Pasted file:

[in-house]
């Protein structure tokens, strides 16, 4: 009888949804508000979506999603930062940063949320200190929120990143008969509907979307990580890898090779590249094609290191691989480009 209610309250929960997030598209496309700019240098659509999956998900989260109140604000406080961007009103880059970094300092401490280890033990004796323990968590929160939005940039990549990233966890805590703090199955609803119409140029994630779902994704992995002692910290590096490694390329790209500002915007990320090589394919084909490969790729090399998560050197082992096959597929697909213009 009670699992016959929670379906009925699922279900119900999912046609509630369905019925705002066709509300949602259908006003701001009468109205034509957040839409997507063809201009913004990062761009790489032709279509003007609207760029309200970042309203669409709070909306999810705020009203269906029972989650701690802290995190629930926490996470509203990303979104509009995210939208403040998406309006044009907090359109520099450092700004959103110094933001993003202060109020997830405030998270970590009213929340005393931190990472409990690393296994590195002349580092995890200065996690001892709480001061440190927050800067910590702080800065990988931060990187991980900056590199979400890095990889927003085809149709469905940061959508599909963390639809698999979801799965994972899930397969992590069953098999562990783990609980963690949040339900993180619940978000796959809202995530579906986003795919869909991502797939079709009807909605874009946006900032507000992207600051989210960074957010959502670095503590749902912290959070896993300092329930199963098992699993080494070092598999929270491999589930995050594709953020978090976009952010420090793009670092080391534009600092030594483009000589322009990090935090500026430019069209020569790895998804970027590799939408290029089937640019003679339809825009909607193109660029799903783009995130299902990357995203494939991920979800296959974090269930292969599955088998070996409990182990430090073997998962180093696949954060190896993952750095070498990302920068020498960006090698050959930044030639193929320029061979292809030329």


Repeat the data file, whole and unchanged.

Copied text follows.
[in-house]
């Protein structure tokens, strides 16, 4: 009888949804508000979506999603930062940063949320200190929120990143008969509907979307990580890898090779590249094609290191691989480009 209610309250929960997030598209496309700019240098659509999956998900989260109140604000406080961007009103880059970094300092401490280890033990004796323990968590929160939005940039990549990233966890805590703090199955609803119409140029994630779902994704992995002692910290590096490694390329790209500002915007990320090589394919084909490969790729090399998560050197082992096959597929697909213009 009670699992016959929670379906009925699922279900119900999912046609509630369905019925705002066709509300949602259908006003701001009468109205034509957040839409997507063809201009913004990062761009790489032709279509003007609207760029309200970042309203669409709070909306999810705020009203269906029972989650701690802290995190629930926490996470509203990303979104509009995210939208403040998406309006044009907090359109520099450092700004959103110094933001993003202060109020997830405030998270970590009213929340005393931190990472409990690393296994590195002349580092995890200065996690001892709480001061440190927050800067910590702080800065990988931060990187991980900056590199979400890095990889927003085809149709469905940061959508599909963390639809698999979801799965994972899930397969992590069953098999562990783990609980963690949040339900993180619940978000796959809202995530579906986003795919869909991502797939079709009807909605874009946006900032507000992207600051989210960074957010959502670095503590749902912290959070896993300092329930199963098992699993080494070092598999929270491999589930995050594709953020978090976009952010420090793009670092080391534009600092030594483009000589322009990090935090500026430019069209020569790895998804970027590799939408290029089937640019003679339809825009909607193109660029799903783009995130299902990357995203494939991920979800296959974090269930292969599955088998070996409990182990430090073997998962180093696949954060190896993952750095070498990302920068020498960006090698050959930044030639193929320029061979292809030329």